Air purifiers and humidifiers can both impact the air you breathe in your home, but they each serve a different purpose with unique benefits. If you are looking for ways to help allergies, respiratory symptoms or dry air conditions, or if you want to create a healthy home environment for your baby, you should understand the differences between an air purifier and a humidifier, and how to use each one most effectively.
We will explain how each device works and the best ways to use them safely, as well as whether you should use an air purifier or a humidifier in different situations.
What is the difference between an air purifier and a humidifier?
An air purifier is used to clean the air by removing or otherwise “inactivating” pollutants from the air. The two basic components of an air purifier are a fan and a filter surface, though the specific filtration technology can vary, from traditional HEPA filters to ionizers to brand-new PECO technology. In most air purifiers, air is passed through the unit, pollutants are trapped or removed on a filter and clean air is emitted back into the room. Air purifiers do not add any moisture to the air.
A humidifier, on the other hand, does not clean the air. It simply adds water to the air by boiling water into steam, vibrating water droplets into the air with ultrasonic technology, or by evaporating the water using a fan and a wick. Note that ultrasonic humidifiers might also introduce tiny mineral particles into the air if tap water is used instead of distilled water. The health effects of these particles are not very well known, but research suggests that they could have some effects on lung tissue [(Umezawa et al., 2013]. The EPA recommends using distilled water and regularly cleaning and disinfecting your humidifier.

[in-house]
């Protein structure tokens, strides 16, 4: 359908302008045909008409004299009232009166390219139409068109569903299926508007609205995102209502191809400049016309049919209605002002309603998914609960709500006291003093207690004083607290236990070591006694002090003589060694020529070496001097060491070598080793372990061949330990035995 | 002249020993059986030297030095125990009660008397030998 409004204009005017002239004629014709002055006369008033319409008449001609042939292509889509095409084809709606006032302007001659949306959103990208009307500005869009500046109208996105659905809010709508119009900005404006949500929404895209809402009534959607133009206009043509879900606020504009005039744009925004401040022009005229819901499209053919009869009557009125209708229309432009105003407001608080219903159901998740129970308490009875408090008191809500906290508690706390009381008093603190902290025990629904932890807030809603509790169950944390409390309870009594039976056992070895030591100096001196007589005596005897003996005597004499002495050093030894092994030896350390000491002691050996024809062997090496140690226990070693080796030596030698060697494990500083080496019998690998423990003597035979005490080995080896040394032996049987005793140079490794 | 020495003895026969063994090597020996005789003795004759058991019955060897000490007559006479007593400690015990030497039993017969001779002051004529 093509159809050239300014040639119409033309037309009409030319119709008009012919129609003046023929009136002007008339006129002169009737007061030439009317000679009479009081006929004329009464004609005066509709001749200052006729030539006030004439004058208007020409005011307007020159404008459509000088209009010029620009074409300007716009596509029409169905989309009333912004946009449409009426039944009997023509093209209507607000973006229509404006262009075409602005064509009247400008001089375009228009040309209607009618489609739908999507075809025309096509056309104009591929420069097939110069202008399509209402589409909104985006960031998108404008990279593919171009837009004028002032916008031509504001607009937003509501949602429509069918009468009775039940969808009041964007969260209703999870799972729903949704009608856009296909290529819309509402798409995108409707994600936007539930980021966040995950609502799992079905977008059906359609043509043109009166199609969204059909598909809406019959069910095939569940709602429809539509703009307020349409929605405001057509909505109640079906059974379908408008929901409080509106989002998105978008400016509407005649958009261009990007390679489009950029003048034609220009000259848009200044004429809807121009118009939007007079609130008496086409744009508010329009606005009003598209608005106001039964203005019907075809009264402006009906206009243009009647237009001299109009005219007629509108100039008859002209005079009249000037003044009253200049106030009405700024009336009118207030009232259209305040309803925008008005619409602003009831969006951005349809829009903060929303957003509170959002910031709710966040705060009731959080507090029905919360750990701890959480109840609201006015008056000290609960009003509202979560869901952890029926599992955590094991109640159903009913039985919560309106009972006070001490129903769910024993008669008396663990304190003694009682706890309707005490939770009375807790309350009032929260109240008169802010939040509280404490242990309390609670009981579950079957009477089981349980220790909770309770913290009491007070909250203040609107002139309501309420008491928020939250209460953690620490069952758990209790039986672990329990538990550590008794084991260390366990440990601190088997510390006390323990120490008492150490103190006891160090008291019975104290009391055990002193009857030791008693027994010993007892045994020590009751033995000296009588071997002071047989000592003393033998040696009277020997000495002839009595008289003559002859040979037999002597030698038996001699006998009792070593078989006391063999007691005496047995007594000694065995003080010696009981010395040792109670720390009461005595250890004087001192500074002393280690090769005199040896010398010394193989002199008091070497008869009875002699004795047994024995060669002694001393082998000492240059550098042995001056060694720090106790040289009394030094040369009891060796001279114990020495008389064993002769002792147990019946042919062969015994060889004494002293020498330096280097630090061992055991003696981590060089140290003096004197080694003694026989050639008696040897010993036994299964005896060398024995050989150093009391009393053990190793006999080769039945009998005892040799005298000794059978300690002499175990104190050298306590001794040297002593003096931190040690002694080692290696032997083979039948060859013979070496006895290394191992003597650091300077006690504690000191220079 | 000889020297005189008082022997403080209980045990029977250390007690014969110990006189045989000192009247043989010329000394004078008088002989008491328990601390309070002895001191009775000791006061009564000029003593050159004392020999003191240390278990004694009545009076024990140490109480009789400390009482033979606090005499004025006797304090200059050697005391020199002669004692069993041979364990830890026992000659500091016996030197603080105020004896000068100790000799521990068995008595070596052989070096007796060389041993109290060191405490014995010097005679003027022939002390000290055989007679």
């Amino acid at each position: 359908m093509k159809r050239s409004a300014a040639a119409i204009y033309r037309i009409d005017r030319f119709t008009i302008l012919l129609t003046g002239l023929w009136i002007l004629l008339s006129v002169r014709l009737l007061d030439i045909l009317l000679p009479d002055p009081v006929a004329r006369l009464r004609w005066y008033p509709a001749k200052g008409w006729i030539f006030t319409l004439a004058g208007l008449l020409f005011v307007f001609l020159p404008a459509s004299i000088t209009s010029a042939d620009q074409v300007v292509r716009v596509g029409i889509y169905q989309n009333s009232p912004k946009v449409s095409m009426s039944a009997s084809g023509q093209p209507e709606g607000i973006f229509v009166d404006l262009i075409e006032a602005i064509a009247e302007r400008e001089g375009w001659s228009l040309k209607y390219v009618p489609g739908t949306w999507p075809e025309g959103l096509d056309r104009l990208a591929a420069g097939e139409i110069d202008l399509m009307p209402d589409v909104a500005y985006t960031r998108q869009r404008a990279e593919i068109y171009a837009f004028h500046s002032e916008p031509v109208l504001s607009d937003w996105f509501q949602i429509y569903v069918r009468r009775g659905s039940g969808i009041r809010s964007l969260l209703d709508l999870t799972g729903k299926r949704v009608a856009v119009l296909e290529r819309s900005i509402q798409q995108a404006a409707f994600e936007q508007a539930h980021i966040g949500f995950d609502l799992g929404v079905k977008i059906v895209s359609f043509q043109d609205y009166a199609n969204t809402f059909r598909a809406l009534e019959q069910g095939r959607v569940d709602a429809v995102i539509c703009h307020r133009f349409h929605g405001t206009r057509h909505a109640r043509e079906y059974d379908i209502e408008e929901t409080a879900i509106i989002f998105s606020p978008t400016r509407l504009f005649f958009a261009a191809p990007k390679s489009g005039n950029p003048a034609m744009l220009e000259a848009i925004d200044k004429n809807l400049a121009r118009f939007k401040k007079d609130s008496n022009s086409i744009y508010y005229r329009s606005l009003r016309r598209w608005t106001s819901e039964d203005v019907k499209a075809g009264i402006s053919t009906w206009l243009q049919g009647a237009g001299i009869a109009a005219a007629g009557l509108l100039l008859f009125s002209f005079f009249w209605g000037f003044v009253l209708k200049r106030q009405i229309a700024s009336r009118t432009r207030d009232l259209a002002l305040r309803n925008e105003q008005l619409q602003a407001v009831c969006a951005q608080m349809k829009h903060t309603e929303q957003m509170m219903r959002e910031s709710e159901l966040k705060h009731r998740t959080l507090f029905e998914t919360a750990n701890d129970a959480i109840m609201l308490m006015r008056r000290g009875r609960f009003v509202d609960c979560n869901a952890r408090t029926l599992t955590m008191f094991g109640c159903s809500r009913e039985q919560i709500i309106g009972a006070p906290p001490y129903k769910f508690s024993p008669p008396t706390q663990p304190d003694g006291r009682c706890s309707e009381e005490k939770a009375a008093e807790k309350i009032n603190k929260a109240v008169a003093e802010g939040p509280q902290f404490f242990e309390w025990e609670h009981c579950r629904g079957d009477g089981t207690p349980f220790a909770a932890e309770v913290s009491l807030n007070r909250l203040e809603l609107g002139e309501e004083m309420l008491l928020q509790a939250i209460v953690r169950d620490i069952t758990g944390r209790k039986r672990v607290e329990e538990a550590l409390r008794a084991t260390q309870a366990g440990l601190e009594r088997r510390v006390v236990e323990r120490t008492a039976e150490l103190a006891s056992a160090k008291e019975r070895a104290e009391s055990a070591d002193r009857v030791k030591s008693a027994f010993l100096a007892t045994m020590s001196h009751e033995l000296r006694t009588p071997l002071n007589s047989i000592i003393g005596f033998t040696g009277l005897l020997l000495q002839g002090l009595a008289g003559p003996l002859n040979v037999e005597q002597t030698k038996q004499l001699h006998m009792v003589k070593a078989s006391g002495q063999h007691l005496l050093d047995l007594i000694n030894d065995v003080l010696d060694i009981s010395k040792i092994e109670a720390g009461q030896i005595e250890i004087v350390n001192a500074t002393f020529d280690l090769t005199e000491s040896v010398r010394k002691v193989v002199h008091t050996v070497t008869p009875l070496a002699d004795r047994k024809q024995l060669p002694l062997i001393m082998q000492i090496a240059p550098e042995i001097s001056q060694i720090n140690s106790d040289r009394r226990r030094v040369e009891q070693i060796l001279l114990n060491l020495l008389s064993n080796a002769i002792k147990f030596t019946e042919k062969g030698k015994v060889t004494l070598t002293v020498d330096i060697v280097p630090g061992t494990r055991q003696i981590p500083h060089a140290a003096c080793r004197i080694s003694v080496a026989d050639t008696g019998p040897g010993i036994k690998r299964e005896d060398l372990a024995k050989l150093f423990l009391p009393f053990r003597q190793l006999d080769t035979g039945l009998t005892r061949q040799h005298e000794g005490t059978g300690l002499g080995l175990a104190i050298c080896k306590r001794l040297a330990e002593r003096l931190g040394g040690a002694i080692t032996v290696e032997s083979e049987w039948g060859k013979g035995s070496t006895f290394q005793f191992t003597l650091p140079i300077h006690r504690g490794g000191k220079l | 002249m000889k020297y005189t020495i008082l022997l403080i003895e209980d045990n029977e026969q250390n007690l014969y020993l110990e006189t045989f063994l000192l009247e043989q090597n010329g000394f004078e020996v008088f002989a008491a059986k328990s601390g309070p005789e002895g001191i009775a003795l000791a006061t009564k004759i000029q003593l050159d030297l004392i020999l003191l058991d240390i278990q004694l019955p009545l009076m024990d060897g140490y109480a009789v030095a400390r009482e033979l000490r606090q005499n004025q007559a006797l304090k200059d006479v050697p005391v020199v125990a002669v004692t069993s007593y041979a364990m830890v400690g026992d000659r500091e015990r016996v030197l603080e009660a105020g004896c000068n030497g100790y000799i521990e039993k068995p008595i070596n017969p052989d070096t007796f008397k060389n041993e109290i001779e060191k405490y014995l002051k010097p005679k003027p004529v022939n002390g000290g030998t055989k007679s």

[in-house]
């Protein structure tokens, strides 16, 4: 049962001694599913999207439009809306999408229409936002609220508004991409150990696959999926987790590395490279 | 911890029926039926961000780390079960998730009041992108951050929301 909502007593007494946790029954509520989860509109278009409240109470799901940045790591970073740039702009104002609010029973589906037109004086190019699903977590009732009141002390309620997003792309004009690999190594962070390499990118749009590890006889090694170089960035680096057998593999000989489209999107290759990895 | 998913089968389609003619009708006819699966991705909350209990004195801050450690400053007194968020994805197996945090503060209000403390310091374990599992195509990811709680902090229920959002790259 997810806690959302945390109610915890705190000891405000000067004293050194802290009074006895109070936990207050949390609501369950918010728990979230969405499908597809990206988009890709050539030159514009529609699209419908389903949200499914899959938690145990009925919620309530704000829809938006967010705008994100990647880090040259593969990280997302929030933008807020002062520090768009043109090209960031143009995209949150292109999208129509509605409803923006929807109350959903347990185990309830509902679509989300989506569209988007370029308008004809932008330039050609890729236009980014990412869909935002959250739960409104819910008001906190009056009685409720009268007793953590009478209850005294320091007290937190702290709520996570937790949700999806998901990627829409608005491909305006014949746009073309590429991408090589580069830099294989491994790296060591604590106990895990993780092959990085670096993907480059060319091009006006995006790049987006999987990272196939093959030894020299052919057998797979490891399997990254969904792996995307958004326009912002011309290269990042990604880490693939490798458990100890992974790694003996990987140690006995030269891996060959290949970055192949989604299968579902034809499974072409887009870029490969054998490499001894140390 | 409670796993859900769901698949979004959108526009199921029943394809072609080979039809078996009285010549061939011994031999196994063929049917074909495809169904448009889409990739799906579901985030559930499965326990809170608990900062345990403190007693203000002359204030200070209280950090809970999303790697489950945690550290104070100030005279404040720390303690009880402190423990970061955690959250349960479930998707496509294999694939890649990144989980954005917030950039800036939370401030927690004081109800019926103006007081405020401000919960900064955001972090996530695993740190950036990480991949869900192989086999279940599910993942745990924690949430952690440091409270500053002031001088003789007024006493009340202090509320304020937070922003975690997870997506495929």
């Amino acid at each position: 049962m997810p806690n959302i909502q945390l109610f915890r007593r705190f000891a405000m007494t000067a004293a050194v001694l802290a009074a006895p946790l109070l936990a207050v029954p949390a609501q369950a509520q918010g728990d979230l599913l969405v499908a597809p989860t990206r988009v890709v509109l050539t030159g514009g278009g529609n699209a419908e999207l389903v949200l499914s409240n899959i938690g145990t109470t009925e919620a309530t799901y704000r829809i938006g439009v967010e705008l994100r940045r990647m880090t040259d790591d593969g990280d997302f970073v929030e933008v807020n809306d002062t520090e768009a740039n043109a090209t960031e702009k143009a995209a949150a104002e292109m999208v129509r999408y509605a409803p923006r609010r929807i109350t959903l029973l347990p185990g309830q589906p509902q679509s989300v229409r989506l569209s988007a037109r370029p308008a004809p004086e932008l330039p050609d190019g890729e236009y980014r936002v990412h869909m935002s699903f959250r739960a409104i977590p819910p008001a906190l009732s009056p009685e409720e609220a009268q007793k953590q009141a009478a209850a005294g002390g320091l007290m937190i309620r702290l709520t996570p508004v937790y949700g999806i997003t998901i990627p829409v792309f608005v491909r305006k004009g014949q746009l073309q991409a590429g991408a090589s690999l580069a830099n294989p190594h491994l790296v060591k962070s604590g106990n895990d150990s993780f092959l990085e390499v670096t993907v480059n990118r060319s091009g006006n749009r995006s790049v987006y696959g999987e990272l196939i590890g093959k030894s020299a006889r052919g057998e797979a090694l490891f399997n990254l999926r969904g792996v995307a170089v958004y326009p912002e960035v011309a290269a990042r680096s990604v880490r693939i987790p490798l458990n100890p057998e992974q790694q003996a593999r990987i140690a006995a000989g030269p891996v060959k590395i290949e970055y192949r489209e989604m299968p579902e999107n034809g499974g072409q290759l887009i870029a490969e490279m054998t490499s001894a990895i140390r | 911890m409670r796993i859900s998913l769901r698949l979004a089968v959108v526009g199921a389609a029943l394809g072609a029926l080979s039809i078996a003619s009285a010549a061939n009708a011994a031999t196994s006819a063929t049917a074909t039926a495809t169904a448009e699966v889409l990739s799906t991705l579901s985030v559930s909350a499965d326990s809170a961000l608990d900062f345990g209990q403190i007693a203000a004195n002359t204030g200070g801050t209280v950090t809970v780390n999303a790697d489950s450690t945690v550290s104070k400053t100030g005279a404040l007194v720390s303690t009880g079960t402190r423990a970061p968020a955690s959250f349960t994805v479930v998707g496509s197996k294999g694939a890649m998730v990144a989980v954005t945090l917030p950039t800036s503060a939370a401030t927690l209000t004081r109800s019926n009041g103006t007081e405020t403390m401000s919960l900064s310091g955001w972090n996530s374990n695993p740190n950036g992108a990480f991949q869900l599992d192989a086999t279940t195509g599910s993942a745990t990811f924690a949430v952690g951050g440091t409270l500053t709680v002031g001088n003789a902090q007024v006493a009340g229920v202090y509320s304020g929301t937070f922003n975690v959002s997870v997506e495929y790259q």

How do air purifiers and humidifiers impact your health?
Air purifiers and humidifiers have different impacts on air quality that can affect our health. Here are some of the most common conditions:
Asthma and allergies – Some air purifiers are designed to reduce allergens in the air, such as dust mites, pet dander, pollen or mold spores. Many people who suffer from allergies or asthma use an air purifier to reduce their exposure to these triggers. These allergens are carried on particles floating in the air, often so tiny they become suspended for hours at a time. Traditional air filters capture these particles, while the Molekule air purifier is the only technology that can effectively destroy allergens.
Humidifiers, on the other hand, have no impact on allergen levels. Instead, they may help symptoms feel less severe if your nasal passages are dry and irritated. Note that humidifiers do not reduce allergy or asthma symptoms, and they might even increase the risk of allergies and asthma (Svendsen, Gonzales & Commodore, 2018). Moreover, if a humidifier is not properly cleaned, it can develop mold and actually introduce mold spores into the air, triggering allergy and asthma symptoms.
Colds, flu and respiratory irritation – Common air purifiers capture particles in the air, though some particles that carry viruses are so tiny they can pass through regular air filters. Though an air purifier cannot help an existing cold, it might ease your symptoms by removing other respiratory irritants from the air.
According to the NIH, a humidifier may help relieve a stuffy nose and the discomfort of colds or flu. The right level of humidity may also provide a protective benefit from viruses. According to several studies (Lapidus et al., 2013), increasing the humidity in the air to a range of 40-60 percent reduces the infectiousness of viruses. It is also important to understand that a humidifier cannot cure you once you are already sick, but can make symptoms less miserable by preventing dry, scratchy nose and throat.
Dry air – An air purifier does not add moisture to the air, so it will not help with excessively dry air, which can exacerbate a range of respiratory ailments, including asthma, bronchitis and sinusitis.